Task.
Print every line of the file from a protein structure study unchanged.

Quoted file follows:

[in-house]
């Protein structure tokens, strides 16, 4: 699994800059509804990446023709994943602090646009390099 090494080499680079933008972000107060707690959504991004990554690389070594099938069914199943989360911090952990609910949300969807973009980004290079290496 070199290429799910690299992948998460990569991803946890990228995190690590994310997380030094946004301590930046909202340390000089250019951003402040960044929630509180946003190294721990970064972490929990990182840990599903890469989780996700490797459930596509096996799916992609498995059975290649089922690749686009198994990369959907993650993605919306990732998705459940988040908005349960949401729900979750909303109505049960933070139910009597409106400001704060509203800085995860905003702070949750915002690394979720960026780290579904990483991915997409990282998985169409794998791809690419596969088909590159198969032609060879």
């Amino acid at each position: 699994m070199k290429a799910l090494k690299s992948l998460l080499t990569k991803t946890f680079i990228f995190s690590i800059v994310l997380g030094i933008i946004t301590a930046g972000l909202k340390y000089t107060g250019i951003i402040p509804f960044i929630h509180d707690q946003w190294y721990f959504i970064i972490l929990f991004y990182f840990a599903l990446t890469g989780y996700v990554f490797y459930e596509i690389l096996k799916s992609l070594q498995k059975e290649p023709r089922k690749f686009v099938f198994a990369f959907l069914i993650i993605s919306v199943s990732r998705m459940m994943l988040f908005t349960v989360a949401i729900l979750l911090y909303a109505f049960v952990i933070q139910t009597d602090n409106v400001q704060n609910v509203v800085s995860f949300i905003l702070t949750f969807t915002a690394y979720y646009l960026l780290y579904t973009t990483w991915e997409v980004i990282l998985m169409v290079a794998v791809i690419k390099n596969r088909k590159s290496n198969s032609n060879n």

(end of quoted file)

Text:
[in-house]
């Protein structure tokens, strides 16, 4: 699994800059509804990446023709994943602090646009390099 090494080499680079933008972000107060707690959504991004990554690389070594099938069914199943989360911090952990609910949300969807973009980004290079290496 070199290429799910690299992948998460990569991803946890990228995190690590994310997380030094946004301590930046909202340390000089250019951003402040960044929630509180946003190294721990970064972490929990990182840990599903890469989780996700490797459930596509096996799916992609498995059975290649089922690749686009198994990369959907993650993605919306990732998705459940988040908005349960949401729900979750909303109505049960933070139910009597409106400001704060509203800085995860905003702070949750915002690394979720960026780290579904990483991915997409990282998985169409794998791809690419596969088909590159198969032609060879």
């Amino acid at each position: 699994m070199k290429a799910l090494k690299s992948l998460l080499t990569k991803t946890f680079i990228f995190s690590i800059v994310l997380g030094i933008i946004t301590a930046g972000l909202k340390y000089t107060g250019i951003i402040p509804f960044i929630h509180d707690q946003w190294y721990f959504i970064i972490l929990f991004y990182f840990a599903l990446t890469g989780y996700v990554f490797y459930e596509i690389l096996k799916s992609l070594q498995k059975e290649p023709r089922k690749f686009v099938f198994a990369f959907l069914i993650i993605s919306v199943s990732r998705m459940m994943l988040f908005t349960v989360a949401i729900l979750l911090y909303a109505f049960v952990i933070q139910t009597d602090n409106v400001q704060n609910v509203v800085s995860f949300i905003l702070t949750f969807t915002a690394y979720y646009l960026l780290y579904t973009t990483w991915e997409v980004i990282l998985m169409v290079a794998v791809i690419k390099n596969r088909k590159s290496n198969s032609n060879n």